probably first shown in Coventry
as part of a variety programme at
the Sydenham Palace Music Hall in
1896. His researches then account
for the conversion of an auction
room as the Star Cinema in 1910,
the development of five purpose
built cinemas in 1911 and the
arrival of three “super cinemas” in
the 1930s.The devastating effects
of the air raids on Coventry during
the Second World War included
the destruction of three cinemas
and severe damage to a number of
others. Much credit in this volume
is also given to a number of local
men who invested in and developed
cinemas before the arrival of the
likes of the ABC and Odeon chains.
As is usual with this society’s
publications, much diligent search
has provided a wealth of illustration
from local sources and private
collections. A gazetteer lists more
than thirty cinemas in the city at one
time or another. Also listed, with
technical details, are Coventry’s
dozen or more cinema organs.
Sadly Gil Robottom, the author
of this comprehensive work, died
before it was ready for publication.
However, the addition of an
afterpiece by Ian Meyrick brings
the story up to date and the book,
designed, edited and indexed by
Mervyn Gould in exemplary fashion,
will remain a lasting memorial to one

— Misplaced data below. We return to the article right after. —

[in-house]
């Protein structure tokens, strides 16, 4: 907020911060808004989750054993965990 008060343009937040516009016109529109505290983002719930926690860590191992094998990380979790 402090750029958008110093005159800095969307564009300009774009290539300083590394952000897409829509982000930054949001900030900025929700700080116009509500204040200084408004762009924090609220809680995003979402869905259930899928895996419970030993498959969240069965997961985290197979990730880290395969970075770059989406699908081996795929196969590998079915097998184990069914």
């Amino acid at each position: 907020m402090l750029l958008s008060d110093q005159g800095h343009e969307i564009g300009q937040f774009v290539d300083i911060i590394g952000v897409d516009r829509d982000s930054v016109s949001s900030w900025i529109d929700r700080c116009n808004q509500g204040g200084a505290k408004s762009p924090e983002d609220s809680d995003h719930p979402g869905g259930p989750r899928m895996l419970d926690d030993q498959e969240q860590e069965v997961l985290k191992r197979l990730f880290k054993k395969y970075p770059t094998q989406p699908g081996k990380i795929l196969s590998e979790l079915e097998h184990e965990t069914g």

man’s dedication.
GRAEME CRUICKSHANK
Coventry Picture Palaces is
available (£14.50 p+p free) from:
Mercia Sales, 23 Thrice Fold,
Cote Farm, Thackley, Bradford,
BD10 8WW, or online at
merciacinema.org.
Cinemas of North Tyneside
Frank Manders
£12.95 Mercia Cinema Society
Paperback 140pp
ISBN 9780946406654
It is always a delight to read the
work of Frank Manders – his wellresearched books have become
standard texts for the cinemas of
the North East. This new offering
is no exception with plenty for both
cinema and theatre lovers alike.
I was particularly interested
to see a significant entry for the
Borough Theatre in Wallsend –
currently under threat – unoccupied
and unlisted and unfortunately
turned down for listing by English
Heritage at the end of August,
so depriving the theatre of
the protection that it so richly
deserves. Not only does
it contain one of the best
decorative sunburners that
I’ve ever seen, it clearly has an
architectural pedigree obtained
from the North East architectural
practice of Hope and Maxwell.
Given their prodigious output it
is sad to report that only their
Swansea Grand remains. The
Borough Theatre is by their
architectural pupils J. Fleming
Davidson and Charles D. James
The book takes the form
of a gazetteer, charting the rise
and fall of cinema dynasties. It is
both an architectural and social
record of an almost forgotten